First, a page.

AMES — If you attend Saturday’s Cyclone Gridiron Club Spring Game (1 p.m. at Jack Trice Stadium) hoping to learn more about Iowa State’s new junior college offensive and defensive linemen, prepare yourself to be disappointed.
By design, the big dudes will simply be going through the motions. So will the play-callers. For the linebackers and secondary, the hitting display you’ll see will be less than impressive.
If the spring game was an ice cream flavor, this scrimmage would be vanilla.
Nobody wants to give anything away, which I totally understand.
This annual football ritual isn’t exactly what I’d refer to as intense but to the diehard fan, it can still be interesting. That, of course, is if you know who and what to watch for.
This year, I’ll have my eyes focused on “third-string” quarterback Joel Lanning.
I know. There is no quarterback controversy in Ames these days and I’m not trying to create one with this column. Senior Sam Richardson set a school record with 254 completions as a junior last season and has the job locked up. The talk around campus is that Iowa State is hopeful that Richardson can be a top-three signal caller in the Big 12 next season. That’s great, and I hope that he is.
But what if he isn’t?
There’s Grant Rohach, who has proven that he can win Big 12 football games on bad teams, but we’ve still seen quite a bit of him over the last two years.
We’ve yet to see anything from Joel Lanning, a guy who intrigues the heck out of me. He is the Cyclone I can’t wait to get another look at in the 2015 spring game. While the lines will take it easy and the running game is difficult to monitor because of it, a quarterback’s arm strength and accuracy cannot be hidden.
I recently pressed Paul Rhoads on Lanning’s progress and expectations for 2015.
“I don’t know what that vision exactly should be, but he is,” Rhoads said. “And the only reason I hesitate is when we went with one and two a year ago, Joel’s reps naturally got cut back because of it, so Joel just hasn’t had the numbers that the other guys have, but Joel throws a pretty ball and he throws a catchable ball and he’s a strong runner. That running and his size showed up today when he kept it and headed downfield. So, yeah, I guess the answer to that would be yes, because I don’t see him being behind.”
Here’s my deal…
I’m still not convinced that Iowa State’s offensive line will be better next year. Remember the times when Tom Farniok has been out of the lineup the last two years? I certainly do, although I’d like to forget about them.
Hypothetically, let’s say that the line isn’t much better. Let’s say that for some reason, Richardson either gets hurt or at some point a change is needed.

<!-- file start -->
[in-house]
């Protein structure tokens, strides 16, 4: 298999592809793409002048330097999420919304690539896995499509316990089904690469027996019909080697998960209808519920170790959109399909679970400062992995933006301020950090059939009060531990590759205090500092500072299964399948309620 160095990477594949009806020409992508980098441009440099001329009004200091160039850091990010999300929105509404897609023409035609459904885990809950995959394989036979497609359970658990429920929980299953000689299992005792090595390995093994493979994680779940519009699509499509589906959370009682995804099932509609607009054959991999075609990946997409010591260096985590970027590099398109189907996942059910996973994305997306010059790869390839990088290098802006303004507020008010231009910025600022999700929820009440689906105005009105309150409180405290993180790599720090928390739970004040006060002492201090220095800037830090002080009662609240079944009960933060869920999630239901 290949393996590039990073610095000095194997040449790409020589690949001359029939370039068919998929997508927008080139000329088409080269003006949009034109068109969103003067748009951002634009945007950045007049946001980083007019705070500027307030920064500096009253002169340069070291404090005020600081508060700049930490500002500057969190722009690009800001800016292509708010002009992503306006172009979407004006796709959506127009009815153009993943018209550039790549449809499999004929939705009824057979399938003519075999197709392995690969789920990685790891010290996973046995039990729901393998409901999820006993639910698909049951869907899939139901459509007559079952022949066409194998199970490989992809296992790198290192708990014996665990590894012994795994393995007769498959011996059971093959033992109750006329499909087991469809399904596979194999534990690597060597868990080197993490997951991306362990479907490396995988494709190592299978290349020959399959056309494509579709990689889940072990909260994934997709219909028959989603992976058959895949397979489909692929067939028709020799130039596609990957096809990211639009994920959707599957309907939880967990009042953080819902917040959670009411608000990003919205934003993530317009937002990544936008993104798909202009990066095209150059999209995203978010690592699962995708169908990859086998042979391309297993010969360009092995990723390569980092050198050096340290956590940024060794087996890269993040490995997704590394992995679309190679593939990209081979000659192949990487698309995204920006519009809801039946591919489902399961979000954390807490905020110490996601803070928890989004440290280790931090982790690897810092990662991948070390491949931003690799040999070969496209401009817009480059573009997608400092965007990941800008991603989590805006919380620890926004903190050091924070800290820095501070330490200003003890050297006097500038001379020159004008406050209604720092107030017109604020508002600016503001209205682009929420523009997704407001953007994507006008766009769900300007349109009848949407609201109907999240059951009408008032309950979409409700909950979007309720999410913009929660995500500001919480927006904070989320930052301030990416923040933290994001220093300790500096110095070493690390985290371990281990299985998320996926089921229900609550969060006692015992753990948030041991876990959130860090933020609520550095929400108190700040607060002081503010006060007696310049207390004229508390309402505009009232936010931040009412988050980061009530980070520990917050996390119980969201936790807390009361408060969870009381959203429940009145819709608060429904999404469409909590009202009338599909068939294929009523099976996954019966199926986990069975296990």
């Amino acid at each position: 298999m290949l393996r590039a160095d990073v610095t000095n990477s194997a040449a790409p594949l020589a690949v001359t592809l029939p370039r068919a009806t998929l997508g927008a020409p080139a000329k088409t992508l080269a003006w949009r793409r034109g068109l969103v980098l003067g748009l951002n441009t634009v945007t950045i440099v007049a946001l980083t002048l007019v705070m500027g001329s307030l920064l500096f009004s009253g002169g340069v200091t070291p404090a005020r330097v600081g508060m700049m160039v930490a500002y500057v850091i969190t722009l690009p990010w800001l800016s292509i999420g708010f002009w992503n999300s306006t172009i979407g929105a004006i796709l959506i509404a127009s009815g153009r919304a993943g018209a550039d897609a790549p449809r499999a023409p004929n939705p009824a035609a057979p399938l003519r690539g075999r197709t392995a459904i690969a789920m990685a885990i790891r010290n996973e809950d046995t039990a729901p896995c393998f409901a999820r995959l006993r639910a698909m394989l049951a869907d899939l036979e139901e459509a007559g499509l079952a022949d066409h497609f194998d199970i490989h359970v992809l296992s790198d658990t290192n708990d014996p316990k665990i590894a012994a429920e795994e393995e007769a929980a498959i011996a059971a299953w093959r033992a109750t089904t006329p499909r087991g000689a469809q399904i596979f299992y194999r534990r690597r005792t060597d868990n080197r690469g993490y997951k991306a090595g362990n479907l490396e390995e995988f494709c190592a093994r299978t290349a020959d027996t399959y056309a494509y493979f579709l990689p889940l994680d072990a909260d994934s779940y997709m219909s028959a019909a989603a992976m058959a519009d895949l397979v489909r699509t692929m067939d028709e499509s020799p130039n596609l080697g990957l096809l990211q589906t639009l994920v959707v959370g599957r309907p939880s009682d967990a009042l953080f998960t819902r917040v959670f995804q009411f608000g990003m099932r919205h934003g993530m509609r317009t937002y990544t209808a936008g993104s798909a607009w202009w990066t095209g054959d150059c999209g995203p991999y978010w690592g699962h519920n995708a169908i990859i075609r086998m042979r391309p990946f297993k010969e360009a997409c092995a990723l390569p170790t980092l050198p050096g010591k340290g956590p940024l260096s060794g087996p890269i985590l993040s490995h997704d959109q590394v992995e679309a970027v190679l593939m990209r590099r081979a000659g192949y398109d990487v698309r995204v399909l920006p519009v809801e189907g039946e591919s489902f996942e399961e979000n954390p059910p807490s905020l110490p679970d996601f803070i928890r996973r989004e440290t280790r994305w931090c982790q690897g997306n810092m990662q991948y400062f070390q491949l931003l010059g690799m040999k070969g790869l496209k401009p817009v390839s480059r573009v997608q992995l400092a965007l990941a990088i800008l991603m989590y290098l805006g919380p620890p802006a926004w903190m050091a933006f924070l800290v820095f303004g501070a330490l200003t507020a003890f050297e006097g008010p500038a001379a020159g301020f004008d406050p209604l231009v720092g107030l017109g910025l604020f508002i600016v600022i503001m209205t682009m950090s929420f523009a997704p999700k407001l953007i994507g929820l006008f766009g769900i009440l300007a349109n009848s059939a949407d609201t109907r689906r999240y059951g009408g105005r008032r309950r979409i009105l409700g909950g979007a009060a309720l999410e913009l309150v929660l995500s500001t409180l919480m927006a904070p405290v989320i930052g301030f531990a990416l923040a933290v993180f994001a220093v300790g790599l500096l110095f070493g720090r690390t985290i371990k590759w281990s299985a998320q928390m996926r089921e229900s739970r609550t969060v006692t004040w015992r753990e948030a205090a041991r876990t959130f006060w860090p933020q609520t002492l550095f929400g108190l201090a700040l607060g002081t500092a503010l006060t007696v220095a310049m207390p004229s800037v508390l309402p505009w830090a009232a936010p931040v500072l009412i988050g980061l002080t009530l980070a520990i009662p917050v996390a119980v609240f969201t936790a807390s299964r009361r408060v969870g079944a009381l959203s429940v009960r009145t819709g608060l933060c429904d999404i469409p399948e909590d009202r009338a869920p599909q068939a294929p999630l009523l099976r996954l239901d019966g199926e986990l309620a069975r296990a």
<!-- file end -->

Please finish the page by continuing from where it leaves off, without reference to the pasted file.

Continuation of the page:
Since the day he stepped foot on campus, insiders have raved about the physical tools that Lanning brings to the table.
Is there any chance at all that one way or another, the Ankeny product will take snaps next season?
“I think there’s a possibility of that based on what we do with certain aspects of the offense,”Rhoads said. “I think all three of these guys are capable of carrying it. Certainly Sam’s the fastest and the most elusive, but Joel brings a little punch to him when he carries the ball, so there’s a definitely possibility. It’s not like the offense becomes limited because he can certainly do everything that we ask."
There is no quarterback competition. This is Sam Richardson’s team. But if you want to be entertained on Saturday, watch No. 7. He very well might be the future of Iowa State football.
Five other Cyclones to watch
Mike Warren, RS Fr. RB –On a podcast earlier this week, former Cyclone Jeff Woody made the bold prediction that Warren will eventually go down as one of the all-time great running backs at Iowa State.
Tyler Brown, So. RB – He played sparingly as a freshman but managed to average 4.5 yards per carry while doing so. Brown is the odds-on favorite to get the start at tailback for the Cyclones in the 2015 season opener vs. Northern Iowa on Sept. 5.
Sam Richardson, Sr. QB – For the same reasons listed above for Lanning. He’s clearly the guy at his position and I’d like to see him have a huge day for the sake of fan perception heading into the summer months.
Jordan Harris, Jr. LB – Word from inside the program is that after a redshirt year, this middle linebacker is a totally different player than he was 365 days ago. That’s great news, but I’d like to see him in action before buying in.
Brian Peavy, Fr. CB – Rhoads loves this guy. He’s a 5-foot-9, 184-pound rookie corner who has apparently really opened some eyes this spring and is one of the reasons why fifth-year senior Ken Lynn switched positions to wide receiver.